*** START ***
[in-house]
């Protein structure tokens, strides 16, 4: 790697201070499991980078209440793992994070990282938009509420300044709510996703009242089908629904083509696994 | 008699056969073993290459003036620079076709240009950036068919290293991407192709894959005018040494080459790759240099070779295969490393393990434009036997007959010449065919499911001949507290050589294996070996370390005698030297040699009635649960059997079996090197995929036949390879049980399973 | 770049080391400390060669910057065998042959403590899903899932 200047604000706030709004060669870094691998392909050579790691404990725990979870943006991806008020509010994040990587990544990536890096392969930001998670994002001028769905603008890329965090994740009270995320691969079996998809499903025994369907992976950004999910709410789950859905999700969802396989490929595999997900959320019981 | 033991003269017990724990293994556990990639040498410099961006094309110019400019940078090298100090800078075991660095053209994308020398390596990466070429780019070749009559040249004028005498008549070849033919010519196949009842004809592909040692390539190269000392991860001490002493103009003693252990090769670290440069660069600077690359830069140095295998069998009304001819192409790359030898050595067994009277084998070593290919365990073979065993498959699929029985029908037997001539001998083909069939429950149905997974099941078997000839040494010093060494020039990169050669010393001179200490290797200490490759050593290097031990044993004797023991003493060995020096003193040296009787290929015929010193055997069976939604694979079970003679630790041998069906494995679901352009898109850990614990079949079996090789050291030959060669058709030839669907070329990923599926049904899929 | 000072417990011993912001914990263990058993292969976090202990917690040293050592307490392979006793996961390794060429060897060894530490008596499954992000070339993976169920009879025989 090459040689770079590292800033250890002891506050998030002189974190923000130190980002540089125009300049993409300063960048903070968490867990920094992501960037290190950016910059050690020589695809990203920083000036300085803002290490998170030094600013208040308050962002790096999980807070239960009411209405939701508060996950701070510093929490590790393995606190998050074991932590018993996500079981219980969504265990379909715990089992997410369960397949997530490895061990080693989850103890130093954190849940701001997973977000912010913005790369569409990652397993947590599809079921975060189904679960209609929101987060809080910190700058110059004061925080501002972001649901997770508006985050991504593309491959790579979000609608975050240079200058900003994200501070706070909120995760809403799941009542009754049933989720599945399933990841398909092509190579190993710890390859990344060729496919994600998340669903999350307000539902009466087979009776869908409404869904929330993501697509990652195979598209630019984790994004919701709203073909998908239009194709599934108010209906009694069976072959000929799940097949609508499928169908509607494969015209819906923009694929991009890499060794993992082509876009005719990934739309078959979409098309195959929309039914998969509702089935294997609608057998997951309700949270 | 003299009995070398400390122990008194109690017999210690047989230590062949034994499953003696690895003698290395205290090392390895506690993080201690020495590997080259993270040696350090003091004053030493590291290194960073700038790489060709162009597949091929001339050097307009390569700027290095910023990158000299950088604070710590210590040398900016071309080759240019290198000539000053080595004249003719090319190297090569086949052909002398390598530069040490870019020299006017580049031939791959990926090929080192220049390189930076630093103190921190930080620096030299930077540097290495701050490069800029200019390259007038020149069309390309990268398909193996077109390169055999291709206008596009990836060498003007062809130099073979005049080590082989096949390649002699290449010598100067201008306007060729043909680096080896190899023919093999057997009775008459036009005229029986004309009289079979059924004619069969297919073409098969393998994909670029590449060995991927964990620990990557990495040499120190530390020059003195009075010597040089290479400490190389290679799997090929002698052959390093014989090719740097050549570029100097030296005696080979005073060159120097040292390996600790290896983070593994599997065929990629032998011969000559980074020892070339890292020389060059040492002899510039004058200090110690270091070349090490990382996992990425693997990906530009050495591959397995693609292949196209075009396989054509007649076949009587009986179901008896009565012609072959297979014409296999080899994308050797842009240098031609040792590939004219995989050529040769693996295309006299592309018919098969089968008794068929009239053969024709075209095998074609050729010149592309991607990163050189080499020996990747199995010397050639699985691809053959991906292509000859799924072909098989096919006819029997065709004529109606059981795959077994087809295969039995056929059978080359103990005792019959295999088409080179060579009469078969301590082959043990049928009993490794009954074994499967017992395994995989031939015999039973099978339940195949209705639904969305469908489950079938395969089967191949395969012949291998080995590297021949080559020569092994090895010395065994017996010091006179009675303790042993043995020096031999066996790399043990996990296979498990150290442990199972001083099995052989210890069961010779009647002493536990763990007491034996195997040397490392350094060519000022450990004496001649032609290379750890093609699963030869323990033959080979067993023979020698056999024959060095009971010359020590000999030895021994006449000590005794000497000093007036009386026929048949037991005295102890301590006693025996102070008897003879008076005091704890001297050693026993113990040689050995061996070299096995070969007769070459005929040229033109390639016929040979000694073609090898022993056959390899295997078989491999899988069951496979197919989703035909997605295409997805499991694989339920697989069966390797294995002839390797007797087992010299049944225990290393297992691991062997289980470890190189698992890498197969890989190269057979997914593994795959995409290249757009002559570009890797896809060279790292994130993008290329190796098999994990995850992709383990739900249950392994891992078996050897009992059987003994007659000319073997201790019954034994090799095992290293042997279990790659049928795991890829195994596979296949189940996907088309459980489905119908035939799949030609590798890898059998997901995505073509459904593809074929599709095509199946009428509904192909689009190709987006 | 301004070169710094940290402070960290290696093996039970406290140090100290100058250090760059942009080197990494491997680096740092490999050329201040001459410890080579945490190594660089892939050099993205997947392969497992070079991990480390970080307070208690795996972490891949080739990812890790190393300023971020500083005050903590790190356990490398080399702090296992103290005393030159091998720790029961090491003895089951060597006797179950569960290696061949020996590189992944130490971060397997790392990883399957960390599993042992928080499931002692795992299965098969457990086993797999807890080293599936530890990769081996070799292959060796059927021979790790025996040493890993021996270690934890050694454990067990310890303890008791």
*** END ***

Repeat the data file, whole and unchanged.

[in-house]
């Protein structure tokens, strides 16, 4: 790697201070499991980078209440793992994070990282938009509420300044709510996703009242089908629904083509696994 | 008699056969073993290459003036620079076709240009950036068919290293991407192709894959005018040494080459790759240099070779295969490393393990434009036997007959010449065919499911001949507290050589294996070996370390005698030297040699009635649960059997079996090197995929036949390879049980399973 | 770049080391400390060669910057065998042959403590899903899932 200047604000706030709004060669870094691998392909050579790691404990725990979870943006991806008020509010994040990587990544990536890096392969930001998670994002001028769905603008890329965090994740009270995320691969079996998809499903025994369907992976950004999910709410789950859905999700969802396989490929595999997900959320019981 | 033991003269017990724990293994556990990639040498410099961006094309110019400019940078090298100090800078075991660095053209994308020398390596990466070429780019070749009559040249004028005498008549070849033919010519196949009842004809592909040692390539190269000392991860001490002493103009003693252990090769670290440069660069600077690359830069140095295998069998009304001819192409790359030898050595067994009277084998070593290919365990073979065993498959699929029985029908037997001539001998083909069939429950149905997974099941078997000839040494010093060494020039990169050669010393001179200490290797200490490759050593290097031990044993004797023991003493060995020096003193040296009787290929015929010193055997069976939604694979079970003679630790041998069906494995679901352009898109850990614990079949079996090789050291030959060669058709030839669907070329990923599926049904899929 | 000072417990011993912001914990263990058993292969976090202990917690040293050592307490392979006793996961390794060429060897060894530490008596499954992000070339993976169920009879025989 090459040689770079590292800033250890002891506050998030002189974190923000130190980002540089125009300049993409300063960048903070968490867990920094992501960037290190950016910059050690020589695809990203920083000036300085803002290490998170030094600013208040308050962002790096999980807070239960009411209405939701508060996950701070510093929490590790393995606190998050074991932590018993996500079981219980969504265990379909715990089992997410369960397949997530490895061990080693989850103890130093954190849940701001997973977000912010913005790369569409990652397993947590599809079921975060189904679960209609929101987060809080910190700058110059004061925080501002972001649901997770508006985050991504593309491959790579979000609608975050240079200058900003994200501070706070909120995760809403799941009542009754049933989720599945399933990841398909092509190579190993710890390859990344060729496919994600998340669903999350307000539902009466087979009776869908409404869904929330993501697509990652195979598209630019984790994004919701709203073909998908239009194709599934108010209906009694069976072959000929799940097949609508499928169908509607494969015209819906923009694929991009890499060794993992082509876009005719990934739309078959979409098309195959929309039914998969509702089935294997609608057998997951309700949270 | 003299009995070398400390122990008194109690017999210690047989230590062949034994499953003696690895003698290395205290090392390895506690993080201690020495590997080259993270040696350090003091004053030493590291290194960073700038790489060709162009597949091929001339050097307009390569700027290095910023990158000299950088604070710590210590040398900016071309080759240019290198000539000053080595004249003719090319190297090569086949052909002398390598530069040490870019020299006017580049031939791959990926090929080192220049390189930076630093103190921190930080620096030299930077540097290495701050490069800029200019390259007038020149069309390309990268398909193996077109390169055999291709206008596009990836060498003007062809130099073979005049080590082989096949390649002699290449010598100067201008306007060729043909680096080896190899023919093999057997009775008459036009005229029986004309009289079979059924004619069969297919073409098969393998994909670029590449060995991927964990620990990557990495040499120190530390020059003195009075010597040089290479400490190389290679799997090929002698052959390093014989090719740097050549570029100097030296005696080979005073060159120097040292390996600790290896983070593994599997065929990629032998011969000559980074020892070339890292020389060059040492002899510039004058200090110690270091070349090490990382996992990425693997990906530009050495591959397995693609292949196209075009396989054509007649076949009587009986179901008896009565012609072959297979014409296999080899994308050797842009240098031609040792590939004219995989050529040769693996295309006299592309018919098969089968008794068929009239053969024709075209095998074609050729010149592309991607990163050189080499020996990747199995010397050639699985691809053959991906292509000859799924072909098989096919006819029997065709004529109606059981795959077994087809295969039995056929059978080359103990005792019959295999088409080179060579009469078969301590082959043990049928009993490794009954074994499967017992395994995989031939015999039973099978339940195949209705639904969305469908489950079938395969089967191949395969012949291998080995590297021949080559020569092994090895010395065994017996010091006179009675303790042993043995020096031999066996790399043990996990296979498990150290442990199972001083099995052989210890069961010779009647002493536990763990007491034996195997040397490392350094060519000022450990004496001649032609290379750890093609699963030869323990033959080979067993023979020698056999024959060095009971010359020590000999030895021994006449000590005794000497000093007036009386026929048949037991005295102890301590006693025996102070008897003879008076005091704890001297050693026993113990040689050995061996070299096995070969007769070459005929040229033109390639016929040979000694073609090898022993056959390899295997078989491999899988069951496979197919989703035909997605295409997805499991694989339920697989069966390797294995002839390797007797087992010299049944225990290393297992691991062997289980470890190189698992890498197969890989190269057979997914593994795959995409290249757009002559570009890797896809060279790292994130993008290329190796098999994990995850992709383990739900249950392994891992078996050897009992059987003994007659000319073997201790019954034994090799095992290293042997279990790659049928795991890829195994596979296949189940996907088309459980489905119908035939799949030609590798890898059998997901995505073509459904593809074929599709095509199946009428509904192909689009190709987006 | 301004070169710094940290402070960290290696093996039970406290140090100290100058250090760059942009080197990494491997680096740092490999050329201040001459410890080579945490190594660089892939050099993205997947392969497992070079991990480390970080307070208690795996972490891949080739990812890790190393300023971020500083005050903590790190356990490398080399702090296992103290005393030159091998720790029961090491003895089951060597006797179950569960290696061949020996590189992944130490971060397997790392990883399957960390599993042992928080499931002692795992299965098969457990086993797999807890080293599936530890990769081996070799292959060796059927021979790790025996040493890993021996270690934890050694454990067990310890303890008791």